The end of XP20

Do you remember that I started an expressionist painters group called ‘XP20’ (‘Expressionists in the New Twenties’)? Over the last 3 years, several painters joined XP20 and almost as many left. One of them, the most enthusiastic and dedicated member, was Stas Lyashenko. He is from Ukraine and he recently fled to Germany.

Recently I have not been able to reach Stas. He is not responding. I am worried that something bad happened to him.

The basic assumption behind XP20 was – and still is, really – that great art often comes from groups of artists. XP20 was a new group, focussing on expressionism. Depicting not objective reality, but our subjective emotions and responses. XP20 was to continue expressionists traditions of the 1910’s to the 1930’s and movements like ‘CoBrA’ and the ‘Neue Wilde’.

We started on Behance, a giant platform run by Adobe, showing the work of thousands upon thousands of artists. I saw Behance as a new opportunity for world wide groups to support and stimulate each other. Earlier expressionist groups were linked to geographical areas. The ‘Blaue Reiter’ was in Munich. Abstract expressionists were in New York. CoBrA literally derived its name from the cities where it started: Copenhagen, Brussels, Amsterdam.

As with many endeavors like this, it was an uphill struggle at first. And when finally I had a team together, several members didn’t really have the time or the commitment to do anything at all. But through many rotations, I thought we had developed an active and dedicated core. Alas, from that core one by one the fellow painters faded into the background and new additions did not really become active.

So I decided to discontinue XP20. The prospect of starting it up once more made me tired just to think about it.

I still have one more communal work in my possession, started by Stas, it is #5 I think. I won’t be finishing that one, but I will keep it safe, so if Stas ever wants it back it will be waiting for him. Our communal paintings (we made four of them) were the most tangible result of XP20.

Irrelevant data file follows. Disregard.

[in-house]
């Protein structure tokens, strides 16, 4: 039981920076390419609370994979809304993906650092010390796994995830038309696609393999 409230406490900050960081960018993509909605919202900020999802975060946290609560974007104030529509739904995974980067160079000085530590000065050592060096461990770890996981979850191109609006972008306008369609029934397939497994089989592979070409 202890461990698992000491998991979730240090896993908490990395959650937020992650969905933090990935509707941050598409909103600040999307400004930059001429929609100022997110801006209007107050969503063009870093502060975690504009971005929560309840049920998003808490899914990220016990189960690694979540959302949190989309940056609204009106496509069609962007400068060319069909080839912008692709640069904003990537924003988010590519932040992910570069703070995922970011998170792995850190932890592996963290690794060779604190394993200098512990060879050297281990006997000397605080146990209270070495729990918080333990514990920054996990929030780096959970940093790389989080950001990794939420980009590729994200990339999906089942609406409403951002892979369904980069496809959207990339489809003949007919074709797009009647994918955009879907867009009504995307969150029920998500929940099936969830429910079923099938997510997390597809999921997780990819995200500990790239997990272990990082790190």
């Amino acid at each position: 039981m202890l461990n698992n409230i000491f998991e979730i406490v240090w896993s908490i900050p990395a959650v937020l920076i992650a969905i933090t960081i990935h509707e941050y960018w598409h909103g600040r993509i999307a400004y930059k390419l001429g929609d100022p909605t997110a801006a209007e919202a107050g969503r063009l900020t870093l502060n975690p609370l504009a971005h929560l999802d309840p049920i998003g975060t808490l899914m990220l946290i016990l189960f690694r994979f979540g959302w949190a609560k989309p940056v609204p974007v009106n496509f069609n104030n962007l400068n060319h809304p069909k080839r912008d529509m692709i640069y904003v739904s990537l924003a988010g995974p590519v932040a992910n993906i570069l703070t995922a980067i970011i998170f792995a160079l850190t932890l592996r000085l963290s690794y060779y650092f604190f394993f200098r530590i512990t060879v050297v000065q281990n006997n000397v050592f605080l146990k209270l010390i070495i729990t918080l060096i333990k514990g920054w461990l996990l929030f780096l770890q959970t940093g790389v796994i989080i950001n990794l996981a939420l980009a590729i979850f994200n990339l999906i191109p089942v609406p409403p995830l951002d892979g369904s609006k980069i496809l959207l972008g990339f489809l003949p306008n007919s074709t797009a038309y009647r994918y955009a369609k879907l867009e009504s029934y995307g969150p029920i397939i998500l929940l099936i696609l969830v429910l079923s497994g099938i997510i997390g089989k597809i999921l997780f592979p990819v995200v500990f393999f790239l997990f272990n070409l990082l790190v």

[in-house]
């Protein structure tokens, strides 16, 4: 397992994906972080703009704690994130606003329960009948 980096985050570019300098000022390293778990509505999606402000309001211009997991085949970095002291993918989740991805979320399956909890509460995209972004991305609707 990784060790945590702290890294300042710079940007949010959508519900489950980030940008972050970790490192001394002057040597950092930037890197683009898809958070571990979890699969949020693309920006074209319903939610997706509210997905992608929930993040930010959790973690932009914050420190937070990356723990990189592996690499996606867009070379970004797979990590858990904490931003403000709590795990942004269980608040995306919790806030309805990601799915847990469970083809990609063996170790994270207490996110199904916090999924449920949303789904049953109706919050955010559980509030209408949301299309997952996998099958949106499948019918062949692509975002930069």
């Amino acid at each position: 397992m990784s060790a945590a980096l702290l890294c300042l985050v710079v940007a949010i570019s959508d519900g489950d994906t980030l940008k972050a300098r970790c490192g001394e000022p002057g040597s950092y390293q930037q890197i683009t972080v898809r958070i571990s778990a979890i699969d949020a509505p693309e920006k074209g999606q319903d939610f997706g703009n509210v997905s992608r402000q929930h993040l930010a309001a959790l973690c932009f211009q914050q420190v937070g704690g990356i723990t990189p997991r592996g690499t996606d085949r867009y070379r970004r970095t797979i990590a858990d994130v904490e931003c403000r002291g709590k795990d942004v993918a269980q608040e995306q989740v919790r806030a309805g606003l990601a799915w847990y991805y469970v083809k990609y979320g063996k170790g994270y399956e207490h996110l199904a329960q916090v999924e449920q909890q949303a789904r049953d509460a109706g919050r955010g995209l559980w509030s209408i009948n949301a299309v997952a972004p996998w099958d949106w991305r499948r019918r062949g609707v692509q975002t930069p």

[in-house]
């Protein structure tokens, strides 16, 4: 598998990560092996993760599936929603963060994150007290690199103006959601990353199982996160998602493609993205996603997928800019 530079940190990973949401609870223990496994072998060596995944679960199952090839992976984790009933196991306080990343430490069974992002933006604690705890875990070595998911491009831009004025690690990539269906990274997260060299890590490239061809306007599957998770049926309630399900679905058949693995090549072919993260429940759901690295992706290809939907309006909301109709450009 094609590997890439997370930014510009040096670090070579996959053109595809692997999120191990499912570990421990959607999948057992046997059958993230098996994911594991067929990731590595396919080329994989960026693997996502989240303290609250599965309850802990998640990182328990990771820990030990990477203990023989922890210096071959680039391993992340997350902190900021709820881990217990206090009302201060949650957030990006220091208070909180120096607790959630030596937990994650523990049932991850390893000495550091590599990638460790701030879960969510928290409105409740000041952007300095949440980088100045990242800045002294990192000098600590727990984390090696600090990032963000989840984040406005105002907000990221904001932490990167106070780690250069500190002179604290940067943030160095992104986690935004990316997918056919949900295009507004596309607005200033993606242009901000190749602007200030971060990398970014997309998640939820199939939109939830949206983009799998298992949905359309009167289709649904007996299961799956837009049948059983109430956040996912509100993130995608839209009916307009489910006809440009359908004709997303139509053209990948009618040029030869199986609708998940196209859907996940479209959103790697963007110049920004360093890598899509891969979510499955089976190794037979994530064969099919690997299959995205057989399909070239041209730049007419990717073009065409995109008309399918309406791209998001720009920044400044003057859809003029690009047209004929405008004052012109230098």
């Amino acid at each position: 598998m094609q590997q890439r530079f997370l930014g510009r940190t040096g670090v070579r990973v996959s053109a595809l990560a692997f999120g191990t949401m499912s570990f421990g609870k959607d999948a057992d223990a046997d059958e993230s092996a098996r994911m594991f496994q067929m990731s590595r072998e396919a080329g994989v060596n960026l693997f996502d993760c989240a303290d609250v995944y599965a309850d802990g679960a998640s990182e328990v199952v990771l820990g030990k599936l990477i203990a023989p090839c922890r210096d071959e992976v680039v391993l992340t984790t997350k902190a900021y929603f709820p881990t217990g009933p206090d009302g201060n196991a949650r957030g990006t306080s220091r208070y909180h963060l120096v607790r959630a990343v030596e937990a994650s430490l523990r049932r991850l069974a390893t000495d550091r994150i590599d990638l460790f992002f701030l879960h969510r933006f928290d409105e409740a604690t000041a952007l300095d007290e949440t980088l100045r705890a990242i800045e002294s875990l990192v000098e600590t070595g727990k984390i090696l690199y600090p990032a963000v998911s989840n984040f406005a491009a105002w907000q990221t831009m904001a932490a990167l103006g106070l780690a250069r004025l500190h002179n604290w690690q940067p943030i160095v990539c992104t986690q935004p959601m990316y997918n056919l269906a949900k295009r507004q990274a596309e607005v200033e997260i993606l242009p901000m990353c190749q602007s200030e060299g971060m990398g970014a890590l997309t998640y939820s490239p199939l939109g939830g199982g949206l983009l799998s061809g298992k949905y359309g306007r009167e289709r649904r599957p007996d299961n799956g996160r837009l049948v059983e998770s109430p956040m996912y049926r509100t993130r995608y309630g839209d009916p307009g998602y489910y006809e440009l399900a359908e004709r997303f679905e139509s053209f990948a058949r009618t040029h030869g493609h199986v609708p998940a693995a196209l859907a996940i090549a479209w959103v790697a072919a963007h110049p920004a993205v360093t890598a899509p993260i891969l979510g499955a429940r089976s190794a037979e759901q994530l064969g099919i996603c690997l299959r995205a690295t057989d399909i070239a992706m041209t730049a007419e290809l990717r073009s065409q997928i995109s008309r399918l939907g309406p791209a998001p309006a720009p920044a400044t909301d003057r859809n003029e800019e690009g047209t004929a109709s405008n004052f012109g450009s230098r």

Dead horse
For XP20, with Stas having disappeared, it leaves just me and one Russian fellow painter. To be honest, thinking of all the people who have left XP20 over the years, don’t feel like carrying XP20 anymore. I don’t know if you have this saying, but we call it ‘Pulling on a dead horse’.

It is a sad turn of events. Why did it happen this way?

One reason is that the advantages of membership were not really clear. We never succeeded, f.i., in organizing a live exposition. Members did not make any money or gain any fame through XP20.

And practical problems happened. Like Stas being bombed out of Ukraine f.i. Or Mouhcines computer breaking down in the middle of Covid when he was out of work.

Also: we never achieved ‘critical mass’. They say nothing succeeds like success. Maybe in the case of XP20, we saw the opposite. Nothing makes you leave a group like several others disappearing… something like that.

And last but not least, I am reminded of Yuval Harari, who has said that a community can start online, but in order to thrive, sooner or later it will have to move into physical reality. Apart from working on the same painting, sending it around through snail mail, we did not achieve any other offline activities.

I guess it is a combination of these factors that led to XP20 closing down. Well, that’s how it goes with many expressions groups. Die Brucke didn’t last much longer I think, at least not in an active phase. And Cobra lasted even shorter than us… Farewell, dear XP20, you had some great moments!

Fourth and last communal XP20 work made by Stas, JAAPH and a Russian fellow painter.

About the Author JAAPH

JAAPH is an expressionist painter living in Nijmegen, The Netherlands.